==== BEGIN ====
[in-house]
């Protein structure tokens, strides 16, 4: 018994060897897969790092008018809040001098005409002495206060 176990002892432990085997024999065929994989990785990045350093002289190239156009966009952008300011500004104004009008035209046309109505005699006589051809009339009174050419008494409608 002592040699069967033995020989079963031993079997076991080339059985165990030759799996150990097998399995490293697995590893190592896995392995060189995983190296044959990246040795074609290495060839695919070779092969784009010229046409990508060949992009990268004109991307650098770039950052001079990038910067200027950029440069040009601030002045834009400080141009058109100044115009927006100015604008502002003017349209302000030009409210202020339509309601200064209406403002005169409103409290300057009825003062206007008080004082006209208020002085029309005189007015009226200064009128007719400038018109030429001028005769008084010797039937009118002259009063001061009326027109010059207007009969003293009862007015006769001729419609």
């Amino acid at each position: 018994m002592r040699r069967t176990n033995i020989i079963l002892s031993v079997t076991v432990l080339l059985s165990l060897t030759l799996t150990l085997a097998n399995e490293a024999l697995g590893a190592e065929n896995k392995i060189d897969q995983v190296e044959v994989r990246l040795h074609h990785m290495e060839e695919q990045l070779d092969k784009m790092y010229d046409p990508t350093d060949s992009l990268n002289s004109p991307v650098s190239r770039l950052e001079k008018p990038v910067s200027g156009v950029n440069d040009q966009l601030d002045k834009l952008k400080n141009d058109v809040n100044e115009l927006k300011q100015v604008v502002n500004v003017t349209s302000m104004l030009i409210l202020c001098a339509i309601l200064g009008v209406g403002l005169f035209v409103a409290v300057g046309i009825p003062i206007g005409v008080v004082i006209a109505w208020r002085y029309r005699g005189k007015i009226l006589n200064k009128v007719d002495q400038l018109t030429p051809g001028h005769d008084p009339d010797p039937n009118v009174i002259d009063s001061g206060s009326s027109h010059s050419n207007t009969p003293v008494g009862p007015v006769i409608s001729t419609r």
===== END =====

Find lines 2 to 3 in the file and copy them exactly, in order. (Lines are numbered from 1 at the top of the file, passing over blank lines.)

């Protein structure tokens, strides 16, 4: 018994060897897969790092008018809040001098005409002495206060 176990002892432990085997024999065929994989990785990045350093002289190239156009966009952008300011500004104004009008035209046309109505005699006589051809009339009174050419008494409608 002592040699069967033995020989079963031993079997076991080339059985165990030759799996150990097998399995490293697995590893190592896995392995060189995983190296044959990246040795074609290495060839695919070779092969784009010229046409990508060949992009990268004109991307650098770039950052001079990038910067200027950029440069040009601030002045834009400080141009058109100044115009927006100015604008502002003017349209302000030009409210202020339509309601200064209406403002005169409103409290300057009825003062206007008080004082006209208020002085029309005189007015009226200064009128007719400038018109030429001028005769008084010797039937009118002259009063001061009326027109010059207007009969003293009862007015006769001729419609």
């Amino acid at each position: 018994m002592r040699r069967t176990n033995i020989i079963l002892s031993v079997t076991v432990l080339l059985s165990l060897t030759l799996t150990l085997a097998n399995e490293a024999l697995g590893a190592e065929n896995k392995i060189d897969q995983v190296e044959v994989r990246l040795h074609h990785m290495e060839e695919q990045l070779d092969k784009m790092y010229d046409p990508t350093d060949s992009l990268n002289s004109p991307v650098s190239r770039l950052e001079k008018p990038v910067s200027g156009v950029n440069d040009q966009l601030d002045k834009l952008k400080n141009d058109v809040n100044e115009l927006k300011q100015v604008v502002n500004v003017t349209s302000m104004l030009i409210l202020c001098a339509i309601l200064g009008v209406g403002l005169f035209v409103a409290v300057g046309i009825p003062i206007g005409v008080v004082i006209a109505w208020r002085y029309r005699g005189k007015i009226l006589n200064k009128v007719d002495q400038l018109t030429p051809g001028h005769d008084p009339d010797p039937n009118v009174i002259d009063s001061g206060s009326s027109h010059s050419n207007t009969p003293v008494g009862p007015v006769i409608s001729t419609r």